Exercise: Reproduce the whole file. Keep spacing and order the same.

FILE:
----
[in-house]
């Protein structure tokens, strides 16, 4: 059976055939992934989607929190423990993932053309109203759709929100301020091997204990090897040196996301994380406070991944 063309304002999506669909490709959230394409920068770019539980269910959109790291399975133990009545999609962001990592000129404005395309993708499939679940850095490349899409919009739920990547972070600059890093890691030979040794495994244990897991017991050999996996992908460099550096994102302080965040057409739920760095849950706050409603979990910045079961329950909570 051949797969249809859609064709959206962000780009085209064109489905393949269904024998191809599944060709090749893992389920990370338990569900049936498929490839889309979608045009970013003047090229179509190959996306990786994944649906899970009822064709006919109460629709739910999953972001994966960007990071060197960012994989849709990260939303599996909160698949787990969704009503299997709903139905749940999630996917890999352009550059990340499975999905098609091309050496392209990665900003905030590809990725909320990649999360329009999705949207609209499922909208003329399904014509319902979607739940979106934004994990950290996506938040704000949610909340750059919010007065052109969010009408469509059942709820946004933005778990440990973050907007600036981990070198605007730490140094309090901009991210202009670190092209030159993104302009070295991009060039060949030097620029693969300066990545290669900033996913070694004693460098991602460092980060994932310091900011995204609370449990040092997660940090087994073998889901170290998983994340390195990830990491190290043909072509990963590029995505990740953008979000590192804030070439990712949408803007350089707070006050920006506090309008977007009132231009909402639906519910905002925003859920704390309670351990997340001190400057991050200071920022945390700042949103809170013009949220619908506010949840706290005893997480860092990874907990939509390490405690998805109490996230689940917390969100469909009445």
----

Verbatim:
[in-house]
């Protein structure tokens, strides 16, 4: 059976055939992934989607929190423990993932053309109203759709929100301020091997204990090897040196996301994380406070991944 063309304002999506669909490709959230394409920068770019539980269910959109790291399975133990009545999609962001990592000129404005395309993708499939679940850095490349899409919009739920990547972070600059890093890691030979040794495994244990897991017991050999996996992908460099550096994102302080965040057409739920760095849950706050409603979990910045079961329950909570 051949797969249809859609064709959206962000780009085209064109489905393949269904024998191809599944060709090749893992389920990370338990569900049936498929490839889309979608045009970013003047090229179509190959996306990786994944649906899970009822064709006919109460629709739910999953972001994966960007990071060197960012994989849709990260939303599996909160698949787990969704009503299997709903139905749940999630996917890999352009550059990340499975999905098609091309050496392209990665900003905030590809990725909320990649999360329009999705949207609209499922909208003329399904014509319902979607739940979106934004994990950290996506938040704000949610909340750059919010007065052109969010009408469509059942709820946004933005778990440990973050907007600036981990070198605007730490140094309090901009991210202009670190092209030159993104302009070295991009060039060949030097620029693969300066990545290669900033996913070694004693460098991602460092980060994932310091900011995204609370449990040092997660940090087994073998889901170290998983994340390195990830990491190290043909072509990963590029995505990740953008979000590192804030070439990712949408803007350089707070006050920006506090309008977007009132231009909402639906519910905002925003859920704390309670351990997340001190400057991050200071920022945390700042949103809170013009949220619908506010949840706290005893997480860092990874907990939509390490405690998805109490996230689940917390969100469909009445």